The lack of affordable housing in British Columbia is creating divisions between economic classes and age groups, according to a new poll commissioned by CBC and conducted by the Mustel Group.
Thirty-nine percent of respondents said there’s a split along racial lines because of the high cost of residential real estate.
Across the province, more than 90% of respondents said they are at least somewhat concerned about housing affordability. Within Vancouver, close to three-quarters said they were very concerned.
The poll results suggest many people are blaming speculators and foreign buyers for driving up the cost of housing. A majority of the respondents (86%) said they believe foreign investment and speculative buying are hurting the province overall. A somewhat smaller percentage (65%) said they think those factors have significantly impacted housing affordability.
Also read: Housing affordability worsens in Metro Vancouver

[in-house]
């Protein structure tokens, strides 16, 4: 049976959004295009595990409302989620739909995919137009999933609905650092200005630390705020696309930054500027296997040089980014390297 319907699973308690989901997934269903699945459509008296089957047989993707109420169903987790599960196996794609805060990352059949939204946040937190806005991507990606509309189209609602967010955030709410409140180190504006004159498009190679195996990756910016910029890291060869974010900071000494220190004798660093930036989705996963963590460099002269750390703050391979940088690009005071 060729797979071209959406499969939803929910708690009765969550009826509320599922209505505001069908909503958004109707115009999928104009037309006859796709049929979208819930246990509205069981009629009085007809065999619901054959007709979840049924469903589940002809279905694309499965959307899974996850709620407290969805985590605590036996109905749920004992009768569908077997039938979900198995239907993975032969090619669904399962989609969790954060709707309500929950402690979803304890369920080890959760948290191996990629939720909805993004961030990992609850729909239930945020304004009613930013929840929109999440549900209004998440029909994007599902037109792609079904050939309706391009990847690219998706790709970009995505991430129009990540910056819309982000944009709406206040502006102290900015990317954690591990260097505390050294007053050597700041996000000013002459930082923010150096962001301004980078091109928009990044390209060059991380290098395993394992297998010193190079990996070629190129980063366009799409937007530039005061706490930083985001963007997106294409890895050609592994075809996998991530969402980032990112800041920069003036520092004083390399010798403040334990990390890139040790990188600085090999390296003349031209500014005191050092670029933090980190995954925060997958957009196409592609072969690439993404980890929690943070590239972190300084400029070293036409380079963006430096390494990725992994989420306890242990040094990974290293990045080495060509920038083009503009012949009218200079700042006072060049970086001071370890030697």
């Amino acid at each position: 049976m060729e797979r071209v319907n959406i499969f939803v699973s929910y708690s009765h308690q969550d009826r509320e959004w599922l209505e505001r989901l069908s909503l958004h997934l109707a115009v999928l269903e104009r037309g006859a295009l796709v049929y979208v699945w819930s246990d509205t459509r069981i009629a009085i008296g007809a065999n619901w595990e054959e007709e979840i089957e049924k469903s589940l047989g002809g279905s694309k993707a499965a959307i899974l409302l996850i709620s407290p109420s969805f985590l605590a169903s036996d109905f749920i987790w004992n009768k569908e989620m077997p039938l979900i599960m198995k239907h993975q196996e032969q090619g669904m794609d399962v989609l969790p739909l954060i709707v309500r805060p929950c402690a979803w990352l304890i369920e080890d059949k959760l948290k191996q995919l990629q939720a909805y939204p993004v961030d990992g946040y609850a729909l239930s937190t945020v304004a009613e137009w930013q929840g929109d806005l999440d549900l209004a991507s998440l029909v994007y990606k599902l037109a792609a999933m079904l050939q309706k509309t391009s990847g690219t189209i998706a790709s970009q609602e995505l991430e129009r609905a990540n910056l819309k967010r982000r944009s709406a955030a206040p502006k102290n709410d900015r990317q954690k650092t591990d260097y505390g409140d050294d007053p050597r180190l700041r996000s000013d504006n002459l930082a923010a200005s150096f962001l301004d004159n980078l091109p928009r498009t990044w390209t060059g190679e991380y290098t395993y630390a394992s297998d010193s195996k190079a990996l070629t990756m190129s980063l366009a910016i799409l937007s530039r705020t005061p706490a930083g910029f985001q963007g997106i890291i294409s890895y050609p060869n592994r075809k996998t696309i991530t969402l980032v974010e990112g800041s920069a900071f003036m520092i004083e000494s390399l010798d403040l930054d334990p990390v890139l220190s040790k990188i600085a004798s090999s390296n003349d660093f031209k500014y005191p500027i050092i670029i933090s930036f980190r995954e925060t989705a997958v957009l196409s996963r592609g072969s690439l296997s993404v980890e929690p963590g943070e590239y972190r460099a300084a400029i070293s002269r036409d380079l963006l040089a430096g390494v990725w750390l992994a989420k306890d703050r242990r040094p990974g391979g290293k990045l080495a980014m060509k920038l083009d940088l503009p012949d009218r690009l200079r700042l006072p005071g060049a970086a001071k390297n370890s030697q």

The results also indicate broad support for measures designed to curb speculation (86%), and about three-quarters said they believe those measures can be implemented without harming the economy.
The survey was conducted in April by Mustel Group to mark the launch of CBC’s new podcast SOLD!, which examines Metro Vancouver’s real estate market. It was conducted online among a random sample of 400 adults. A randomized sample of this size would yield a margin of error of +5% or -5%, or 19 times out of 20.
Also read: Top three neighbourhoods for homebuyers in Greater Vancouver
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